Blair held out the tightly woven blanket Sam had given him for this purpose. The older man touched it reverently. It had been woven by Sam's grandmother many years before Sam's birth. The design, he had explained, was called the storm pattern. Its vivid colors of dusky red, gray, white, and black accentuated the jagged lines and traditional patterns recalling the lightning and rain of the western storms. Recognizing its craftsmanship and significance to Sam, Blair handled it with utmost care.
"I'm honored that you are sharing your grandmother's blanket with me for my vision quest, Sam," Blair said.
Sam nodded in appreciation. "She would be honored that it is being used for such a noble cause. Spread it on the ground there, in the center of the cave."
Blair followed the instructions. Sam continued, "Did you bring your fetishes?" As Blair held them out, he continued, "First, we must create the ritual circle."
Chanting, Sam began calling out the six directions as he carefully outlined a circle about nine feet in circumference with small rocks from his pack. He and Blair had chosen the rocks carefully the day before, asking each for permission to remove it from its home to form Blair's ritual circle. Blair knew he was to bring them back after his quest was done so that each rock could be returned to its proper place, as tradition dictated. Sam placed the six directional stones first, then filled in with the smaller rocks. When he was done, Sam told Blair, "This is the doorway between worlds. Go ahead and sit down. Then place your fetishes on the blanket in front of you. Sprinkle the corn meal for their nourishment. That is good."
Sam stood outside the circle. "After I leave, your quest is your own. You should first close your eyes and greet the elements surrounding you. Then you may choose how to proceed...dance, sing, chant...sleep only when necessary. Burn your sage. Remember that the signs may be subtle. Being restless or hungry is part of the experience. Acknowledge that and accept your feelings."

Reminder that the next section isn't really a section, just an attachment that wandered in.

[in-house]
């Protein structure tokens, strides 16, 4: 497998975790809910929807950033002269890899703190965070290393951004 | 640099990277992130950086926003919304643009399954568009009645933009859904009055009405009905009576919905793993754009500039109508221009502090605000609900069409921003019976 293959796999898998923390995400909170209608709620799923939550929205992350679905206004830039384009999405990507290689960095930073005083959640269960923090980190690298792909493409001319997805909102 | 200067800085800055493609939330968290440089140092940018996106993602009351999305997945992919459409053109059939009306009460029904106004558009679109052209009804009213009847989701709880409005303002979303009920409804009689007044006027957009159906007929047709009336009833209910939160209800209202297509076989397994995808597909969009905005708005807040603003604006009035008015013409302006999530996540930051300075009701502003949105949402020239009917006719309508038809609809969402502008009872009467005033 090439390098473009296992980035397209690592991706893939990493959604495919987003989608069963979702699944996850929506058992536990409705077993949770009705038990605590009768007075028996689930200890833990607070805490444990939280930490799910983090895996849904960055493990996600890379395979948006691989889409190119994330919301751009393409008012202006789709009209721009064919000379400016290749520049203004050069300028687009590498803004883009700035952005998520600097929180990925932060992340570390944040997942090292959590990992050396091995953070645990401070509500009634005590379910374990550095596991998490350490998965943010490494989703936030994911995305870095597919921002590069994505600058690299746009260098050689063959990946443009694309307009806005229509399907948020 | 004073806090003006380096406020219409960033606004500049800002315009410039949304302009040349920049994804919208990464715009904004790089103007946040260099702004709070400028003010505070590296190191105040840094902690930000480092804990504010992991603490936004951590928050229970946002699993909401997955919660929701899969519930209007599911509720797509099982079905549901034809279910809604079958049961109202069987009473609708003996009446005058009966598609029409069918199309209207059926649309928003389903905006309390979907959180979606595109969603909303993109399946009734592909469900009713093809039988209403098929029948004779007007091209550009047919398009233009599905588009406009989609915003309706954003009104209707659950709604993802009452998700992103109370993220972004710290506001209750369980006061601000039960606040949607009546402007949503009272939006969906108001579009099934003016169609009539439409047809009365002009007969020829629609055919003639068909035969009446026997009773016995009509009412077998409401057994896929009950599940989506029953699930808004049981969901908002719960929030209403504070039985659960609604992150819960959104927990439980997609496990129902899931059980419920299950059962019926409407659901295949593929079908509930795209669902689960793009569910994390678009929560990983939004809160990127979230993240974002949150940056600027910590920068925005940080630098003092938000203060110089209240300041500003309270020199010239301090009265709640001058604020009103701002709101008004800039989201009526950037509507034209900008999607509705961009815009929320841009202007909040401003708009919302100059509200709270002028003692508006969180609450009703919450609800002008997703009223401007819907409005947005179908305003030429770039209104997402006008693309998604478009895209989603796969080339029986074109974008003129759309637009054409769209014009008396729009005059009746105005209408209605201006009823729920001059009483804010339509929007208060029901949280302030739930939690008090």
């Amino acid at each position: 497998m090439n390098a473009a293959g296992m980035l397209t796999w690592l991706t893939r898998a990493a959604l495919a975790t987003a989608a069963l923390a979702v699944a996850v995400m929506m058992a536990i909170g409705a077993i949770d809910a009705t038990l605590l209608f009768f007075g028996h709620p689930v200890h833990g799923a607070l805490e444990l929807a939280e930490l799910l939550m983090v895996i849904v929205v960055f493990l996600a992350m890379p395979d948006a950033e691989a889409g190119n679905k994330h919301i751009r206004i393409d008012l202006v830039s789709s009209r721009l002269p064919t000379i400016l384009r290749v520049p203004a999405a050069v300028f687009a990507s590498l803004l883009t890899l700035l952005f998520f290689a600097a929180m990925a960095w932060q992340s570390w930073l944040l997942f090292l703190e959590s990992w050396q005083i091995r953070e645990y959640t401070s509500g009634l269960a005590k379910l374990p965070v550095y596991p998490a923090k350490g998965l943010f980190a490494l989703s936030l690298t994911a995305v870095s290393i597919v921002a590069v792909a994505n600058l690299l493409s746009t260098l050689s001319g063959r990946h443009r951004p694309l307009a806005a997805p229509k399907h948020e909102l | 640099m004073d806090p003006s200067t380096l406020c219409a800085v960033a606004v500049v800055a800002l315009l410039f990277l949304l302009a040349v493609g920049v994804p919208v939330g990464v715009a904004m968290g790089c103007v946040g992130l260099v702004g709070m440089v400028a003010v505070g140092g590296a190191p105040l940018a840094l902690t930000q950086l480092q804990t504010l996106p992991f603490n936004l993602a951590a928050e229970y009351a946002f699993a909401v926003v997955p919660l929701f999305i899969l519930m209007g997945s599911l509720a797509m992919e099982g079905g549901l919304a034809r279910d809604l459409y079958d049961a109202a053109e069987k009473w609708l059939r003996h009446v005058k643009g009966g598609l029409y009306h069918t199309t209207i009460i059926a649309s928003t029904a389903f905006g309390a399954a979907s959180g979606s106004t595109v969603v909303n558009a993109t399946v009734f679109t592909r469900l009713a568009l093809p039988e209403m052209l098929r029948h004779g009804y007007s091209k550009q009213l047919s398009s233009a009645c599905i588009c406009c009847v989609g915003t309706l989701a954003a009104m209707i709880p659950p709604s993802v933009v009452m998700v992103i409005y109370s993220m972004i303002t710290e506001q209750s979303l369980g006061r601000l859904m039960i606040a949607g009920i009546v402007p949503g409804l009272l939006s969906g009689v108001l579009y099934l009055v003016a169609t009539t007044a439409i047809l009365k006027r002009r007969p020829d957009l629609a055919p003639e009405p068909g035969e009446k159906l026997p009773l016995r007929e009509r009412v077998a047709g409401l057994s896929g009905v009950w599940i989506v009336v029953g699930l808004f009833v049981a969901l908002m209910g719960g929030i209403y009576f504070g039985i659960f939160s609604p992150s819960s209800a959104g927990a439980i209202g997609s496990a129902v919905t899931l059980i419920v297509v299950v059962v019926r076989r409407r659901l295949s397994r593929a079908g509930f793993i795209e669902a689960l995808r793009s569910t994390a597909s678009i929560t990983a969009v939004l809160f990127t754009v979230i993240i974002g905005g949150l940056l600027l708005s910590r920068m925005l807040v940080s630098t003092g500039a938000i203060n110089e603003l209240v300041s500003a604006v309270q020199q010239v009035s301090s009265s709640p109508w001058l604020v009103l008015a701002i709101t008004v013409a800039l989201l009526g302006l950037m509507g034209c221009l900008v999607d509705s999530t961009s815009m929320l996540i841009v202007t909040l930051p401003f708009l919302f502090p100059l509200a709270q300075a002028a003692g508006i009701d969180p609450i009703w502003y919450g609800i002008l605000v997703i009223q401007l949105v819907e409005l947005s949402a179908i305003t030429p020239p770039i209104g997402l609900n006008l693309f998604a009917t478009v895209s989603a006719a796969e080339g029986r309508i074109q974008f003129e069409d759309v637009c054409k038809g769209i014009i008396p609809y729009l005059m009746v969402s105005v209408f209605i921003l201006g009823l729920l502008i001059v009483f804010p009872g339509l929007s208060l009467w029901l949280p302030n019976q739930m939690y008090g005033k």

Sam paused and studied Blair's face intently. "There is one more thing. If you receive your vision, remember that you should not discuss it in detail with anyone, even your friend Jim. It is yours and yours alone. This may be difficult for you, Blair. You can help him to understand the lessons you may learn, but do not tell what you saw. That would reduce the power of the vision. Do you understand this?"
Seeing the seriousness in the older man's eyes, Blair nodded. "I understand, Sam. I'll remember that, I promise."
Sam smiled, and after placing the lantern within Blair's reach, he turned off the light. "You may relight it this evening, if you wish. For now there is enough light through the entrance. The rest is up to the spirits. I wish you luck on your journey, Blair." With that, Sam slipped from the cave and disappeared back down the rocky trail. A few minutes later, Blair heard hoof beats as Sam and Mister slowly rode away.
He was alone.
Blair began by burning sage in the pottery bowl brought for that purpose. He waved the smoke on himself to cleanse his spirit. He closed his eyes and meditated. Next, he listened to the sounds outside the cave, sounds that seemed amplified by his solitude. The hours passed slowly. Blair grew restless sitting within the circle of stones, so he tried more meditation.